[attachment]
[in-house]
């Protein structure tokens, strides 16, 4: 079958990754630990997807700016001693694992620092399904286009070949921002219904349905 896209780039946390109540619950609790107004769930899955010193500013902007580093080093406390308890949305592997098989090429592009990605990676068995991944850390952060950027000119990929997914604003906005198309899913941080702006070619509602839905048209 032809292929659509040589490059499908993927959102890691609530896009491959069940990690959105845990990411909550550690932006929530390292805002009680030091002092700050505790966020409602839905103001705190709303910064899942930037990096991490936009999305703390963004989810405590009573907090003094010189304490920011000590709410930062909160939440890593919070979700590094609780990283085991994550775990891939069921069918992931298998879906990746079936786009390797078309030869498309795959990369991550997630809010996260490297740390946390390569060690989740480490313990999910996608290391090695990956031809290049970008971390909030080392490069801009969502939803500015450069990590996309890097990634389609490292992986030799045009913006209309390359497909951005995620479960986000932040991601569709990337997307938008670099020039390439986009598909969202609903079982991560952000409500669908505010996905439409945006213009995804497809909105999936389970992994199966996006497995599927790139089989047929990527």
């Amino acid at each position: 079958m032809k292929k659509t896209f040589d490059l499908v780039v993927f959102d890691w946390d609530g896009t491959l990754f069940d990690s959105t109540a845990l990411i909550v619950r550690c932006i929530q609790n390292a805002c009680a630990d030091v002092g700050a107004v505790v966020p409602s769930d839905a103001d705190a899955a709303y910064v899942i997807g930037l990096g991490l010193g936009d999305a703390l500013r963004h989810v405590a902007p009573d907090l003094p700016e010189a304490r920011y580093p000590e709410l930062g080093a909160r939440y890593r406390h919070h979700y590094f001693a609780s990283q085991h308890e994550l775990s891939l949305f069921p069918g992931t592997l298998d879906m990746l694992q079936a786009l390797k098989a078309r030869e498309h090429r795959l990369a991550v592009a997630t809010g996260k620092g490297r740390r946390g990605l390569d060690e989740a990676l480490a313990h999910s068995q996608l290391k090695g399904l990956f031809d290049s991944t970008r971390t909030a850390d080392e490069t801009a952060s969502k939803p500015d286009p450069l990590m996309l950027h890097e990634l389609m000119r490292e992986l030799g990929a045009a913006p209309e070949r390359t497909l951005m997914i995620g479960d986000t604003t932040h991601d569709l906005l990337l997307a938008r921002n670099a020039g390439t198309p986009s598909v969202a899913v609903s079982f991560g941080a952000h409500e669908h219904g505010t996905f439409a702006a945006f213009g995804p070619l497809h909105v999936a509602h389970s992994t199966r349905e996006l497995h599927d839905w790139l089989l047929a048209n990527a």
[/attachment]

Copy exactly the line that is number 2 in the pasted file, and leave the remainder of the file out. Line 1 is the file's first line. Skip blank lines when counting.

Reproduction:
């Protein structure tokens, strides 16, 4: 079958990754630990997807700016001693694992620092399904286009070949921002219904349905 896209780039946390109540619950609790107004769930899955010193500013902007580093080093406390308890949305592997098989090429592009990605990676068995991944850390952060950027000119990929997914604003906005198309899913941080702006070619509602839905048209 032809292929659509040589490059499908993927959102890691609530896009491959069940990690959105845990990411909550550690932006929530390292805002009680030091002092700050505790966020409602839905103001705190709303910064899942930037990096991490936009999305703390963004989810405590009573907090003094010189304490920011000590709410930062909160939440890593919070979700590094609780990283085991994550775990891939069921069918992931298998879906990746079936786009390797078309030869498309795959990369991550997630809010996260490297740390946390390569060690989740480490313990999910996608290391090695990956031809290049970008971390909030080392490069801009969502939803500015450069990590996309890097990634389609490292992986030799045009913006209309390359497909951005995620479960986000932040991601569709990337997307938008670099020039390439986009598909969202609903079982991560952000409500669908505010996905439409945006213009995804497809909105999936389970992994199966996006497995599927790139089989047929990527």